Mental Health Theory and Approach (14:III)
Admission to a mental health facility can seriously affect an individual’s rights. Textbooks have advocated a “functional” approach to mental health law, encouraging courts to consider only how the disability may relate to the specific issue brought before them. Incapacity in one area does not necessarily mean incapacity in all areas. Most mental health legislation, however, is over-inclusive, and therefore impairs the rights of mentally ill persons in areas where they might have the mental capacity to act for themselves. The common-law tests for capacity can be found in Chapter 15: Adult Guardianship
Section 15(1) of the Canadian Charter of Rights and Freedoms [Charter] has made it easier to preserve the rights of those affected by mental health law. While most discriminatory legislation in BC remains unchallenged, the MHA "deemed consent provisions" and the HCCFA and Representation Agreement Act "substitute decision making" provisions, are currently being challenged as unconstitutional at the BC Supreme Court. This litigation isn’t expected to be resolved for quite some time however. All Charter challenges have been directed towards either the MHA, the HCCFA, or the Criminal Code. The Community Legal Assistance Society may be able to assist with serious Charter challenges, including test litigation.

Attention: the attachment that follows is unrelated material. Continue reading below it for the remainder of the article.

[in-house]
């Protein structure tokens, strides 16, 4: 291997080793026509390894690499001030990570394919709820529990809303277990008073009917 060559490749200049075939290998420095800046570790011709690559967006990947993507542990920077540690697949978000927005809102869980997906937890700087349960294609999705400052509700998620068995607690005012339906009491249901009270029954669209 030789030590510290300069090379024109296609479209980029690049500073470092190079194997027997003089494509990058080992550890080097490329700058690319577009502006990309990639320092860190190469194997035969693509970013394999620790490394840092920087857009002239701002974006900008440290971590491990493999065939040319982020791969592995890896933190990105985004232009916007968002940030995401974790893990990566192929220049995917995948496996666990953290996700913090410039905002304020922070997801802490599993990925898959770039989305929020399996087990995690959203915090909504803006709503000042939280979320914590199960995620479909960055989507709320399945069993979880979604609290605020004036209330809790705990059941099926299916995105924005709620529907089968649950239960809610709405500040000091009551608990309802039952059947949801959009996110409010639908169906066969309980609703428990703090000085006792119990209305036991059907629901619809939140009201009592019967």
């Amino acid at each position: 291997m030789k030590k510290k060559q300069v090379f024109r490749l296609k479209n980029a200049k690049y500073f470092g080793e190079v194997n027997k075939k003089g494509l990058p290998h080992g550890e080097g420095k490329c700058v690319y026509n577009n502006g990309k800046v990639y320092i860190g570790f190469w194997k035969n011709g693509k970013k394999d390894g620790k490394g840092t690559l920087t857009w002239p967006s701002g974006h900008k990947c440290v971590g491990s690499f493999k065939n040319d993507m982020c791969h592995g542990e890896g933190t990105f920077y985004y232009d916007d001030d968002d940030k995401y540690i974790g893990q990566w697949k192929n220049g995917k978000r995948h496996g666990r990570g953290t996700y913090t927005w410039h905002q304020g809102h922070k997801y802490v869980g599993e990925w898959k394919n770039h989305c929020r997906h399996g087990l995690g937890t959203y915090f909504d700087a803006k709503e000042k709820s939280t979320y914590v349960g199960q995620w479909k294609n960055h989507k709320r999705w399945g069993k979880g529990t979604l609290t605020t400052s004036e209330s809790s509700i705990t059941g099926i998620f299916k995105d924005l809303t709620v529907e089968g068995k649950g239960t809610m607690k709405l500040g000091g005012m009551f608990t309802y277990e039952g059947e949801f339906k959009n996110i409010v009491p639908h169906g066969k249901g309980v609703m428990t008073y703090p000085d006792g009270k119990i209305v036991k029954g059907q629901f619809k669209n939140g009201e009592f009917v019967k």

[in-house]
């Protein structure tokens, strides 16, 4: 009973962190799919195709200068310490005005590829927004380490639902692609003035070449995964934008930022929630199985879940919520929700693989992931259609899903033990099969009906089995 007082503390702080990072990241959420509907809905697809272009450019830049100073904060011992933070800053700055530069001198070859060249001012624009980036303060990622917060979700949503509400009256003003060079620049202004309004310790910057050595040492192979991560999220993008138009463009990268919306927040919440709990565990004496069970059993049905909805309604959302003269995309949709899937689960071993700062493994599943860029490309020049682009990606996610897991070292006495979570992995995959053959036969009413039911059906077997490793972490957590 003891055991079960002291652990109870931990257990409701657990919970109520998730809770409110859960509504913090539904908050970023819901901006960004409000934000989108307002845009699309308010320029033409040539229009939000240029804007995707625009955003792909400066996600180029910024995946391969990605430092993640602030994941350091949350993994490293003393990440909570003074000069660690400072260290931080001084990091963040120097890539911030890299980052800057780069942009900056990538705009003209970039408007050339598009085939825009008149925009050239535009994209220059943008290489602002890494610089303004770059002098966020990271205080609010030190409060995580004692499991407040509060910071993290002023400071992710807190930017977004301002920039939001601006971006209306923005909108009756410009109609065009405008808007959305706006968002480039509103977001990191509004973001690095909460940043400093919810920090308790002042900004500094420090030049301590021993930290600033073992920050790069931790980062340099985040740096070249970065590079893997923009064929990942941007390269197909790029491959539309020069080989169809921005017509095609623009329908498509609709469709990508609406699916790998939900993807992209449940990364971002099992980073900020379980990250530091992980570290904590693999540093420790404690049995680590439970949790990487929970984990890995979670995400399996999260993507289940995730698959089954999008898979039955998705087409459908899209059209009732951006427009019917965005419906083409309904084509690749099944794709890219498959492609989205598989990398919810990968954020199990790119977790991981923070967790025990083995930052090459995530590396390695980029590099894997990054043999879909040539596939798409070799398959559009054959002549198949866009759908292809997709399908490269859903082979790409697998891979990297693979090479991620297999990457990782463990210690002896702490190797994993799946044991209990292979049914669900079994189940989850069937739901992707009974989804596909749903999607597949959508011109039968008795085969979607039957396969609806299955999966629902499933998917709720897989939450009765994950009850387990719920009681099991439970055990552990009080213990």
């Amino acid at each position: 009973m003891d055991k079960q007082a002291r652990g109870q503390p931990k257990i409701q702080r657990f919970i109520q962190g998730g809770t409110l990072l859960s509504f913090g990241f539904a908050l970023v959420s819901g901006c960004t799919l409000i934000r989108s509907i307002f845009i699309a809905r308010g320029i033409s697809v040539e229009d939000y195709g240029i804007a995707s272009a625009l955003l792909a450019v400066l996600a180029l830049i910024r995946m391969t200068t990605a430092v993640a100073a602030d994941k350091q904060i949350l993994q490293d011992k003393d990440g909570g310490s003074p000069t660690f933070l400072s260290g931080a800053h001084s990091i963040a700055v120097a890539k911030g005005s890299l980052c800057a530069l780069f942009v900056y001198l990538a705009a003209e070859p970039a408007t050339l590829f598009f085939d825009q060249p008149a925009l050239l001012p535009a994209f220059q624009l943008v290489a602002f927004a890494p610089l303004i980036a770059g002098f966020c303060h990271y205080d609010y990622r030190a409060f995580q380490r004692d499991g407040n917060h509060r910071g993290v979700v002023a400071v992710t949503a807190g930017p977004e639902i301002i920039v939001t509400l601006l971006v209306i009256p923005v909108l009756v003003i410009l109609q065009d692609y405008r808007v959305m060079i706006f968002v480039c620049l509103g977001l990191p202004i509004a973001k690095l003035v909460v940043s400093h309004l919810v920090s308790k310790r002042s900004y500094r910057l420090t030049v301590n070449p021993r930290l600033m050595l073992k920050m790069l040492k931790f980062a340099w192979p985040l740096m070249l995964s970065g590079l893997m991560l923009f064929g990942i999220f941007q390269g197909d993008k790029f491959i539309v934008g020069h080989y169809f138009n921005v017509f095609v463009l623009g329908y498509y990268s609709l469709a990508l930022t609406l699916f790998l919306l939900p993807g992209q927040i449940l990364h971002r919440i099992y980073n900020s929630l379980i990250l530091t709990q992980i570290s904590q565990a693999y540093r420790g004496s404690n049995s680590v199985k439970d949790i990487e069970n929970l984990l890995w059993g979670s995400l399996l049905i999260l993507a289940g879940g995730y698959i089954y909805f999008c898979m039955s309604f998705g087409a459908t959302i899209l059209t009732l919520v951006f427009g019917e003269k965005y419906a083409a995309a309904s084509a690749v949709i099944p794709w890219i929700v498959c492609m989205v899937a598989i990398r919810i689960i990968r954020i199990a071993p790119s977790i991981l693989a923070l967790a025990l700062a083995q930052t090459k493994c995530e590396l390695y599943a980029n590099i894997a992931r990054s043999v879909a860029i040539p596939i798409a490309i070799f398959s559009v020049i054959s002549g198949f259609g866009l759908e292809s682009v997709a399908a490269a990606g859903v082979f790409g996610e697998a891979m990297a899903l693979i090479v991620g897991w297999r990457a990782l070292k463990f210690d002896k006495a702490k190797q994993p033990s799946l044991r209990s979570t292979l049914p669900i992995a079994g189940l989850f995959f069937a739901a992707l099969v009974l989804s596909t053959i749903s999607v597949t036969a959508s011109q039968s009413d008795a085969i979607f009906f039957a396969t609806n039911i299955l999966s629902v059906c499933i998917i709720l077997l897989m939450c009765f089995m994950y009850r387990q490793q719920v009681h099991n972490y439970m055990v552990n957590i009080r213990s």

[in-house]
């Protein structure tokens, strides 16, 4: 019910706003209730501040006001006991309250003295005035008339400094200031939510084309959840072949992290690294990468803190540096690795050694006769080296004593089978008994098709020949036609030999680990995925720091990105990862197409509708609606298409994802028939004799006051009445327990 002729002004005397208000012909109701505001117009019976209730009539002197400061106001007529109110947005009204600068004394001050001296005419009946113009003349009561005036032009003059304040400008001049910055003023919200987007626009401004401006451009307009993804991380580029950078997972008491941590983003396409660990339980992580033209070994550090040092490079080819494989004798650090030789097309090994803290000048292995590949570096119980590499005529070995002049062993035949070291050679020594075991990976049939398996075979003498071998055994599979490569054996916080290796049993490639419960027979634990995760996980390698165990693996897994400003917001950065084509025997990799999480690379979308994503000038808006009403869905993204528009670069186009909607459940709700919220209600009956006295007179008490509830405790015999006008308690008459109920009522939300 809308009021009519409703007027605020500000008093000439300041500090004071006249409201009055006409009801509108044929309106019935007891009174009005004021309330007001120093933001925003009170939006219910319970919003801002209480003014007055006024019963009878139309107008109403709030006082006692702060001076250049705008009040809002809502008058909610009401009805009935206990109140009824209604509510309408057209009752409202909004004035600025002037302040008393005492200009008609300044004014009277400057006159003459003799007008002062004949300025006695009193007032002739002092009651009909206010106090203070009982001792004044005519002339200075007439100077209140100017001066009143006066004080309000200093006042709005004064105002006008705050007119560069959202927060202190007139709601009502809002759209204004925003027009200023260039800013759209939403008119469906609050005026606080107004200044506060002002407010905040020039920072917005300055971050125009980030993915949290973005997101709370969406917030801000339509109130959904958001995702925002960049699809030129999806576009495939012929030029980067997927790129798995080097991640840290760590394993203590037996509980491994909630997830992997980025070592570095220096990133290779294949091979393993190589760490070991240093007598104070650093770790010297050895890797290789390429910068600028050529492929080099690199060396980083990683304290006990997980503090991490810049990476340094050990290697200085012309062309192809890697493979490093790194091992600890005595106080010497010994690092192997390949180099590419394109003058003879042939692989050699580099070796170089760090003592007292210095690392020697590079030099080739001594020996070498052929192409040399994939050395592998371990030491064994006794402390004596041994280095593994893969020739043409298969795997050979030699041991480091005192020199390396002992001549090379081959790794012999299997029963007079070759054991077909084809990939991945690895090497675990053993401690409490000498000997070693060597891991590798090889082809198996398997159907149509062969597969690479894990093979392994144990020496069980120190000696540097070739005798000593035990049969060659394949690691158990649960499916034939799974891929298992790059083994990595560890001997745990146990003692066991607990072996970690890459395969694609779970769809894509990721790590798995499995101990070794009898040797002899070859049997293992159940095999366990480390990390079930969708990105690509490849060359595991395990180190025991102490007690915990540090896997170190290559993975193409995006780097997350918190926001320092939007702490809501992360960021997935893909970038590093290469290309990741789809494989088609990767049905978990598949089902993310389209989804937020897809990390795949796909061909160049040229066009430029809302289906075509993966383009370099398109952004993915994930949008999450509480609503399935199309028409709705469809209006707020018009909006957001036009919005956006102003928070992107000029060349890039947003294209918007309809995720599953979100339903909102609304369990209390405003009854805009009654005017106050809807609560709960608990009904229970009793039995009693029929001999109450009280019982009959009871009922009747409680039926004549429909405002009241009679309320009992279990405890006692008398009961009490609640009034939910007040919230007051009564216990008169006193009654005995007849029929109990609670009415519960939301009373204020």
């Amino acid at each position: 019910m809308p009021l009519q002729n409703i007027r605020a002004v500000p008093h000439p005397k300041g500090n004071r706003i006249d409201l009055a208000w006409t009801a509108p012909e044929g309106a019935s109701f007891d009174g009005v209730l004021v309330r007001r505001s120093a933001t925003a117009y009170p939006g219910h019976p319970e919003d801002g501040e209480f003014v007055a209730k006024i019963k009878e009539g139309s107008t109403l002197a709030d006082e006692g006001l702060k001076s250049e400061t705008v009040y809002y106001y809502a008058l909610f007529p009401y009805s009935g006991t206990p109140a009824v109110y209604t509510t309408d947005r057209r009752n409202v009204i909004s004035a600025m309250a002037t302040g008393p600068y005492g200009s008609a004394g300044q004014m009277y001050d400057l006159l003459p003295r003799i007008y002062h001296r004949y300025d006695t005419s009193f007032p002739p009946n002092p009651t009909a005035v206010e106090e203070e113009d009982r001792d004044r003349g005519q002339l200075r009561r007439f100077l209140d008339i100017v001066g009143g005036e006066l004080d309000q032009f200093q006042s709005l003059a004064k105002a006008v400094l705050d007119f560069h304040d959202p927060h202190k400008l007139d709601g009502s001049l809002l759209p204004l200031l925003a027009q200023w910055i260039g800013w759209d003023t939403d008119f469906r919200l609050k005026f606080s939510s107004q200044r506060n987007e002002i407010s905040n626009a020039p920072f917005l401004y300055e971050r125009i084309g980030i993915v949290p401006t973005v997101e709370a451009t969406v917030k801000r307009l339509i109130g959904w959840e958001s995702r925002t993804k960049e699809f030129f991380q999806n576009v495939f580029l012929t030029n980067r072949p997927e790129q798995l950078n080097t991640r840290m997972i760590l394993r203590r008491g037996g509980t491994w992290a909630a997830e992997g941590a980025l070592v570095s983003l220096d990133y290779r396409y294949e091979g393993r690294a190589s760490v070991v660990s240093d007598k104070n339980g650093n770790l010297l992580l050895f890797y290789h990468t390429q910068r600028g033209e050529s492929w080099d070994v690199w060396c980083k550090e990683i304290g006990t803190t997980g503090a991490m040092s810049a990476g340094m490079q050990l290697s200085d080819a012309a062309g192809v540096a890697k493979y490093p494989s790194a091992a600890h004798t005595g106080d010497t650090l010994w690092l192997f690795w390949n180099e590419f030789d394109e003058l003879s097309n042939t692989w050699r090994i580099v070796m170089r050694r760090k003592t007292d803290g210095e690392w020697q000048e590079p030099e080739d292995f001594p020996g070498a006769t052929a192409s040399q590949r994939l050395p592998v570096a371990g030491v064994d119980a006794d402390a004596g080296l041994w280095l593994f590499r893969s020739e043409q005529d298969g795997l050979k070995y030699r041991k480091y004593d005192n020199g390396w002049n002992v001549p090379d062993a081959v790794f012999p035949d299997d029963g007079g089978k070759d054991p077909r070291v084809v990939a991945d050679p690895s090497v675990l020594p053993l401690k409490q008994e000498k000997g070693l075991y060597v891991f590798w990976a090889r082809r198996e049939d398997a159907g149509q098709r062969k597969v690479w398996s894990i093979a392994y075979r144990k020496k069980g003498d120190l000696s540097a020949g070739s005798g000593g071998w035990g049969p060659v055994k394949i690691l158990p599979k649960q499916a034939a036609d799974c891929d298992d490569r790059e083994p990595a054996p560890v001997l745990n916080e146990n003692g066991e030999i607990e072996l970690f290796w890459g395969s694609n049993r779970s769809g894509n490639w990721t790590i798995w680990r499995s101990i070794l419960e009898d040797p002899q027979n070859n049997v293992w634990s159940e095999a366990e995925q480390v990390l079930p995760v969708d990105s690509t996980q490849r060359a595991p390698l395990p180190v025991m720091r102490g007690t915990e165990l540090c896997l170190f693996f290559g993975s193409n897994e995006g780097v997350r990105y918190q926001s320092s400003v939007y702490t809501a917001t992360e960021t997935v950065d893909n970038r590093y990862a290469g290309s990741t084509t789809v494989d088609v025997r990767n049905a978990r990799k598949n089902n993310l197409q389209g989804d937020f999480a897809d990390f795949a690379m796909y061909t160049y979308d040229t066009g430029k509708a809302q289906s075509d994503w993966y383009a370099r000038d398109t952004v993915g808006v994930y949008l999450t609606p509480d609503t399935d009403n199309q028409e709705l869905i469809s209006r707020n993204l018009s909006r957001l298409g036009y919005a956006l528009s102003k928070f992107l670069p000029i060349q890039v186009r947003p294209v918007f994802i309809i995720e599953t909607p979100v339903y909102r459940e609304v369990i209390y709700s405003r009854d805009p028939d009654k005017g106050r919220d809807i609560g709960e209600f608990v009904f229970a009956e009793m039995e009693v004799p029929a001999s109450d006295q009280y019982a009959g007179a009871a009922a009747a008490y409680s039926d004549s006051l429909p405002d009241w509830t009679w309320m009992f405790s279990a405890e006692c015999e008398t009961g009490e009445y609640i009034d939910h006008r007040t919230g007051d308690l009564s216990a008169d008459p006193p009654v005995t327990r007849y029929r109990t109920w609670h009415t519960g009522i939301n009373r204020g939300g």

|© Copyright 2017, The Greater Vancouver Law Students' Legal Advice Society.|